Uncovered: What is a bubble in the finance world?

Fsp Invest, 12 Nov. 2013

Tags: bubble, stock market bubble, what is a bubble, property bubble, tech bubble, financial market bubble, investing,

There's a lot of talk about bubbles around at the moment. Margin debt (the amount of money borrowed to buy shares) is at record levels. The S&P 500 looks expensive on long-term measures, such as the cyclically-adjusted price earnings ratio. And when you're starting to see record prices again on various stock markets around the world it always brings out the jitters. Read on to find out exactly what a bubble is…

For such an important market phenomenon, investors poorly understand bubbles, John Stepek in UK Money Morning explains…

That's partly because the dominant view of markets – the efficient market hypothesis – still has difficulty even accepting the possibility of their existence.

Put simply, and without all the academic fudging, the efficient market hypothesis argues that markets are priced perfectly. The wisdom of crowds means that all available information reflects in the share price. So the price is always 'right'.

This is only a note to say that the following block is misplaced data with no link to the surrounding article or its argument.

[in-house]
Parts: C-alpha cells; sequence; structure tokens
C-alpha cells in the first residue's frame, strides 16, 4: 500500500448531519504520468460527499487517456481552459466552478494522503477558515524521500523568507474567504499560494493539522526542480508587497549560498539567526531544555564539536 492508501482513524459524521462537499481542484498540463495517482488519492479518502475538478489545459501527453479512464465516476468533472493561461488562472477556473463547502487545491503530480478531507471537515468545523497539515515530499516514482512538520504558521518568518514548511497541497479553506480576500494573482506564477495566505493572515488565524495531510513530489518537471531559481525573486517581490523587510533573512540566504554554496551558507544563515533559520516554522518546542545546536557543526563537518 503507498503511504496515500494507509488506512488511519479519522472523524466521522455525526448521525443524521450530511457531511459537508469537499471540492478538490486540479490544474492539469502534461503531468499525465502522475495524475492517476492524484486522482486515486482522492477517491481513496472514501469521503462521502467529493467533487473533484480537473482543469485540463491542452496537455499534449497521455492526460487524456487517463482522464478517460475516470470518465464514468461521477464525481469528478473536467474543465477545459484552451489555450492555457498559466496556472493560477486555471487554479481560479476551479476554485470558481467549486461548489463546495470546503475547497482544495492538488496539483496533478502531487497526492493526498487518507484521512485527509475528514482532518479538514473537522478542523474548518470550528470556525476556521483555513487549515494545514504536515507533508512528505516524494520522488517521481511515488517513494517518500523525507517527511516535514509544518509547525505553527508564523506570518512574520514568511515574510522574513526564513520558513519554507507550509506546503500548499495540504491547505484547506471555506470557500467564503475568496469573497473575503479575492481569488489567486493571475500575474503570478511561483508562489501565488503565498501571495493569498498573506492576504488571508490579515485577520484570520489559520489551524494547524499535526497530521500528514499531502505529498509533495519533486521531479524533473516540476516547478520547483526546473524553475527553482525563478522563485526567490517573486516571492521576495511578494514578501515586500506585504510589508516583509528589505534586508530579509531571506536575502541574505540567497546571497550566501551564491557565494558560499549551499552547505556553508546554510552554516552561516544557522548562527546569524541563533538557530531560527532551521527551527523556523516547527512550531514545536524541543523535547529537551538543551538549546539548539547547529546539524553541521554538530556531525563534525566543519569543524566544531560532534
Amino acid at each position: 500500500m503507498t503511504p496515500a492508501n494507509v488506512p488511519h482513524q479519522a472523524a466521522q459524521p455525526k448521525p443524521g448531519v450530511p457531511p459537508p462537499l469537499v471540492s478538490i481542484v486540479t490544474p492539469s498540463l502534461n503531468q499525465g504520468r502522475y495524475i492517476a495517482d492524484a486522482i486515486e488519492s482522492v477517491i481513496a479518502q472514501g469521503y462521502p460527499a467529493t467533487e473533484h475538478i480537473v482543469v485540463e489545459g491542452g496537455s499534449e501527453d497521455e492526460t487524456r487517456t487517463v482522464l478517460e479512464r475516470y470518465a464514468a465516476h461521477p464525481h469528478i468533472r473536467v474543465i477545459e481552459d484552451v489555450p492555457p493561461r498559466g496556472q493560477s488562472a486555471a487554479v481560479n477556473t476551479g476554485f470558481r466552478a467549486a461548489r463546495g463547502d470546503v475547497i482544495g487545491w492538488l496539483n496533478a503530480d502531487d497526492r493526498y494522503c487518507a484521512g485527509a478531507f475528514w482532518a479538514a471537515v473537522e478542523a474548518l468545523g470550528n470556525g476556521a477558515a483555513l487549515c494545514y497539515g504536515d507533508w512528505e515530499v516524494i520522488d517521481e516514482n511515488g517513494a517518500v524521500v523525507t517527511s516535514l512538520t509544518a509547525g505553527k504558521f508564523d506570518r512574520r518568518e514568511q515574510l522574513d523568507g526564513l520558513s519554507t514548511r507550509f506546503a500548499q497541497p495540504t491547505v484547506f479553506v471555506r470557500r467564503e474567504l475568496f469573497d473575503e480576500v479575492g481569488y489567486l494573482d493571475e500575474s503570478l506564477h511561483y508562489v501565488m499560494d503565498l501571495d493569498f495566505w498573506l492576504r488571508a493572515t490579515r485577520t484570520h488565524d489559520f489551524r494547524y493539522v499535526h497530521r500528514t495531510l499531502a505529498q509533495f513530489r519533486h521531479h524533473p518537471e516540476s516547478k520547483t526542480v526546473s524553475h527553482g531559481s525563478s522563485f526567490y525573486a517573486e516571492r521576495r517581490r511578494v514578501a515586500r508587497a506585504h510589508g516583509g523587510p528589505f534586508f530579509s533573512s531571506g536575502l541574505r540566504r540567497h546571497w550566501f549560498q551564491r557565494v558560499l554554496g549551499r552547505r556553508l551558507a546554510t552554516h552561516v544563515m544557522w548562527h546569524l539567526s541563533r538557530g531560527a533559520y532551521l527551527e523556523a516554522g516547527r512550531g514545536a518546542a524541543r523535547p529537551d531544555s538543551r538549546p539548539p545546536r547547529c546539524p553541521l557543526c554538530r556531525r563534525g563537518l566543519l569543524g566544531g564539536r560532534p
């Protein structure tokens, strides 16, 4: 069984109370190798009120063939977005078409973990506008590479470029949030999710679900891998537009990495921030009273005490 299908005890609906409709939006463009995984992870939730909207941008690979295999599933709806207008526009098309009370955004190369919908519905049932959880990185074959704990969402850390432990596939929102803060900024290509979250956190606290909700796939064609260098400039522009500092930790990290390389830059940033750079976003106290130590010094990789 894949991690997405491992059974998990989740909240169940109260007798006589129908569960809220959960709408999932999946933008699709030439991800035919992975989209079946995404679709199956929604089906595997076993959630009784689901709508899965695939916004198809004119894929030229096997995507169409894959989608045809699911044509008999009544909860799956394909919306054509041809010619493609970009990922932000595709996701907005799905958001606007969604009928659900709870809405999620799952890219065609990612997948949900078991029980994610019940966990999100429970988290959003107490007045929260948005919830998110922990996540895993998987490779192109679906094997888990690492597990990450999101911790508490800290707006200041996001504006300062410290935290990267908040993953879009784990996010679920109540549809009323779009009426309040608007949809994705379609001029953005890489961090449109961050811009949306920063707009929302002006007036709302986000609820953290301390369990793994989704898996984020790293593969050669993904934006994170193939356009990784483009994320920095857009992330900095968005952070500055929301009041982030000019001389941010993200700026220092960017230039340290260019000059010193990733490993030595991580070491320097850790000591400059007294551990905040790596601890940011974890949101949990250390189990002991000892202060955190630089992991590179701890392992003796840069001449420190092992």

If the price is always right, there can be no such thing as a bubble, because even apparently ridiculous valuations are always justified by the information available.

Clearly this is a world that would only make sense to an academic. It's obvious to anyone who cares to look that investors get carried away sometimes: The tech bubble and the US property bubble are just two recent examples in a long history of bubbles.

The tricky part is in pinpointing a bubble. But one of the warning signs is when people are investing in an asset class for all the wrong reasons.

An example of a bubble in action

A bubble normally starts with a 'good story'. For example, the internet is going to transform the world, save everyone a fortune, and make life more convenient. So buy internet stocks.

That's a good story. So people buy the stocks. They go up and up.

And gradually the story changes to: People are making money by buying internet stocks. So keep on buying them.

'Buy because it's going up' is not a great reason to buy any asset. But often it'll keep things going at this stage.

But the real warning sign comes at the 'resignation' stage. At this point, asset prices are at levels that are unprecedented. Anyone with a brain who's halfway honest can see that these things are expensive.

But there's a sense – particularly among the professionals - of "what else are you going to do? This stuff's going up, so I have to keep buying."

So you get a lot of stories about how 'it's different this time', or people desperately looking for elaborate ways to invest in the story that don't look quite as dramatically overvalued. You often see lots of new funds launching at this point in the cycle, to take advantage of investor interest in the sector.

So there you have it, what a bubble is.

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